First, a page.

Biopic offers could be waved at Kiran Bedi following “Yes Madam, Sir,” an enthralling chronicle of her brilliant, tempestuous career as India’s first elite policewoman. Granted unrestricted access to Bedi for six years, Aussie documaker Megan Doneman has created a dynamic and editorially rigorous profile of this adored public figure, whose radical methods and running battle with bureaucracy made headlines from 1972 until her retirement in 2007. Without an Aussie distrib to date, pic can expect lengthy fest travels following its Toronto world preem, and ought to attract widespread pubcaster interest. Given Bedi’s profile, subcontinental theatrical dates are also possible.
With a wealth of excellent archives at her disposal, Doneman launches with the 1978 incident that transformed Bedi from a curiosity item to a national heroine and media magnet. When male officers ran scared, the young lady cop singlehandedly stopped 3,000 sword-wielding protestors in Delhi by ordering them to “kill me or retreat.” That battle cry seems to be the mantra of the doughty Bedi, who was dubbed “Crane Bedi” in 1982 after she towed Indira Gandhi’s illegally parked car.
Swift package of early career highlights firmly establishes Bedi as a charismatic and “un-purchasable” supercop whose outspoken views on corruption sparked hostilities with her superiors. Curiously, no one here cites gender as part of the issue once Bedi had proved her chops.
Docu’s main task is to examine how Bedi triumphed in postings designed as career-killers. At the top of the list is her appointment as governor of the notorious Tihar jail in 1993. After leading prisoners in prayer on her first day, Bedi converted the overcrowded hellhole into a meditation ashram. The program’s spectacular success revolutionized India’s penal system and led to Bedi winning the Ramon Magsaysay Award, Asia’s Nobel Prize equivalent.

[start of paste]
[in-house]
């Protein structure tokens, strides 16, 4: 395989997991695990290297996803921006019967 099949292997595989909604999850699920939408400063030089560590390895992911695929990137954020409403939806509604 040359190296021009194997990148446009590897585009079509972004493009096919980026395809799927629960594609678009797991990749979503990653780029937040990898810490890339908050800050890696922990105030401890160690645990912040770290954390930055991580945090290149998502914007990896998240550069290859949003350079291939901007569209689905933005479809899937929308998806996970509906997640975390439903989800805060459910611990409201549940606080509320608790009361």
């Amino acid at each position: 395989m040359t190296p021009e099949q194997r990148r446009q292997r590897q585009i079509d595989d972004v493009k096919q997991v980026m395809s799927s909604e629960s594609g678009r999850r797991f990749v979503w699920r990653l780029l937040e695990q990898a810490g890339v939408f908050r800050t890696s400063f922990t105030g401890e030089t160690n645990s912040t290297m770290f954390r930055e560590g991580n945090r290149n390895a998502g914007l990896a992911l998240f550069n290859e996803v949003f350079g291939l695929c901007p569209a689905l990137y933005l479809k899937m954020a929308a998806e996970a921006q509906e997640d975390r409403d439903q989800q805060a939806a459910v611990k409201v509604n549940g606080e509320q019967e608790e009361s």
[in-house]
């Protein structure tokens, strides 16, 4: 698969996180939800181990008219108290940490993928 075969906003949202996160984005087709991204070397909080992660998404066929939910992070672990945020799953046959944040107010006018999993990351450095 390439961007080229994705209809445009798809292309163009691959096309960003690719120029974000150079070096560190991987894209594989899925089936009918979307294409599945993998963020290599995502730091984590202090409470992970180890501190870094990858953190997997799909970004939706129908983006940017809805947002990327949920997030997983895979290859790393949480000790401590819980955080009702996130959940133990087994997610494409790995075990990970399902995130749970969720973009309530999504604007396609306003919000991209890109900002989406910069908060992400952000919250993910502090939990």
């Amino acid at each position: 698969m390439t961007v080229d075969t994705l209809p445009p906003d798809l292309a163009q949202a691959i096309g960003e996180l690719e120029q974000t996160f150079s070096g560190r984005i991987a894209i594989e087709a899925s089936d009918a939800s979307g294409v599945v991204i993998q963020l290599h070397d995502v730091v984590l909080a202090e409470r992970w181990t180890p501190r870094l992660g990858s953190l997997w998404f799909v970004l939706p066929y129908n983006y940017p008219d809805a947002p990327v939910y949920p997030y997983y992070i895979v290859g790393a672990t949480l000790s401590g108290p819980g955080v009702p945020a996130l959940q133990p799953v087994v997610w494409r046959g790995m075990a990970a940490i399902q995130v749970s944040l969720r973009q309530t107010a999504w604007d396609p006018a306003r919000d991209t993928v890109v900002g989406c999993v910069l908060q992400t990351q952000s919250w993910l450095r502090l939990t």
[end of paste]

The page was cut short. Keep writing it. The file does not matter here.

Similar success followed when Bedi was shunted off to the New Delhi police training center. Dilapidated facility was soon spruced up and began turning out meditation-enlightened recruits.
Though Bedi’s track record in policing and setting up a couple community charity orgs can’t help but impress, Doneman avoids hagiography by talking to a wide range of colleagues, bosses and family members with forthright views. The personal cost of Bedi’s brand of public duty is memorably externalized by daughter Saina, describing her mom as “completely married to the image of Kiran Bedi.”
The cultural and political context of Bedi’s run-ins with the brass is well outlined by several interviewees, most notably Gautam Kaul, the mightily insightful former director-general of police.
Carrying her own camera and editing her pictures, debutante Doneman multitasks with distinction. There’s nothing fancy here, just good, solid documaking with a clear eye for looking beyond the legend of her charismatic subject. Sparingly used narration by Helen Mirren is fine, and Nathan Larson’s eclectic score is nicely applied.